Amukamara some cover skills. He has solid route recognition skills, but can be out of position in coverage, and he also frequently gives receivers too much of a cushion. But he is pretty physical in coverage, though he will bite some on double moves and on hitches, causing him to be out of position.

I am sure some of my readers have read the validity in yards allowed article I wrote last year. Amukamara, according to that statistic, had average production for a corner during the 2010 season (which I agree with). That isn't my issue with Amukamara. My issue is that if he is going to be picked in the first round with average production for a first rounder, he better have off the charts physical tools. But Amukamara is 6'0 tall and he runs a 4.49 40 yard dash. That's not terrible, but guys like that grow on trees. If Amukamara is going to be a first round pick with average first round production, he ought to have off the charts physical tools, which I don't see.

Her are some highlights of Amukamara:

Prince Amukamara vs. Baylor

Prince Amukamara vs. Texas

Overall, Amukamara's lack of cover skills consistently hamper his production in coverage. I have always really valued cover skills in a corner, and I believe that Amukamara's lack of cover skills will make him a disappointing player at the NFL level.

NFL Comparison: Leigh Bodden
Grade: 94
Projection: 97

Updated Scouting Report(s): DeAndre Brown is officially the Greg Oden of college football, with the hamstring injury that hampered his production against South Carolina.

Tuesday, August 31, 2010

Adrian Clayborn- 2011 Draft Scouting Report

Iowa Senior defensive end Adrian Clayborn is the most complete player of all of the 3-4 defensive ends from this year's draft class. As I said before, 2011 will be the greatest class of 3-4 defensive ends in the history in the draft (mostly because the 3-4 defense is so new), and I'd say Adrian Clayborn will be the grand prize of the group.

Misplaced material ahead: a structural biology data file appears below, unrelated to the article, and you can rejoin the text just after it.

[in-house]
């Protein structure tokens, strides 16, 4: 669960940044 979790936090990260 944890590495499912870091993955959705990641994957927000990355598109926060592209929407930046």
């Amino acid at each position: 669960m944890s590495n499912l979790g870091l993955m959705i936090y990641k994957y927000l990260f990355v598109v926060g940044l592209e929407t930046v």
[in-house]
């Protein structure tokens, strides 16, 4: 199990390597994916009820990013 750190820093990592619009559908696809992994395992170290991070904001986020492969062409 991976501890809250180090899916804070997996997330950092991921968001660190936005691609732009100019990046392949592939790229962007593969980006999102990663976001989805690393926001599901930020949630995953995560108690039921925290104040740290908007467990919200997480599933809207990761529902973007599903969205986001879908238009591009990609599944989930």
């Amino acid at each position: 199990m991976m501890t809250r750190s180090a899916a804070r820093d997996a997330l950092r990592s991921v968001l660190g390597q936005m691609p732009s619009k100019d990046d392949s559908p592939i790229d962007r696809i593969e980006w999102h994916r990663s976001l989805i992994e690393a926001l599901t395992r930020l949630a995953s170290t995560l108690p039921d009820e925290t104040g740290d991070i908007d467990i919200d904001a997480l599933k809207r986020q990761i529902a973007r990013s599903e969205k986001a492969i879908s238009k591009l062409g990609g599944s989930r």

Clayborn has natural physical tools. Clayborn has excellent height, good bulk, and above average athleticism for his size. He also possesses long arms, and above average upper body and lower body strength. He also possesses excellent quickness, and good change of direction skills.

Clayborn's numbers are outstanding. Last year, he got 63 tackles and 11 sacks, emerging as a pass rusher last year after 50 tackles and 2 sacks during Sophomore year. He also has deflected an above average 6 passes in his career. He has been a pretty consistent player throughout his career at Iowa in a game-by-game basis as well as a play-by-play basis.

Clayborn has natural quickness and reaction ability. He has solid anticipation of the snap, he has good quickness off the ball, he has good change of direction skills, and he has excellent suddenness and arm quickness when using pass rush moves.

Clayborn has solid instincts. He typically doesn't over commit on misdirections or screen passes, but I occasionally see him out of position on play actions. He also can read and react to plays quickly, and he takes excellent angles to opposing ball carriers in pursuit.

Clayborn provides a solid array of pass rush moves. He has a good swim move, and he has some development in his rip move on run plays. He also uses his hands extremely well, he possesses excellent form on his speed and bull rush, and he provides excellent suddenness in defensive line stunts.

Clayborn is an excellent tackler. His tackling fundamentals are outstanding, he possesses the arm strength to make improbable arm tackles, and his overall fundamentals are excellent. He is also an extremely hard hitter that can force fumbles.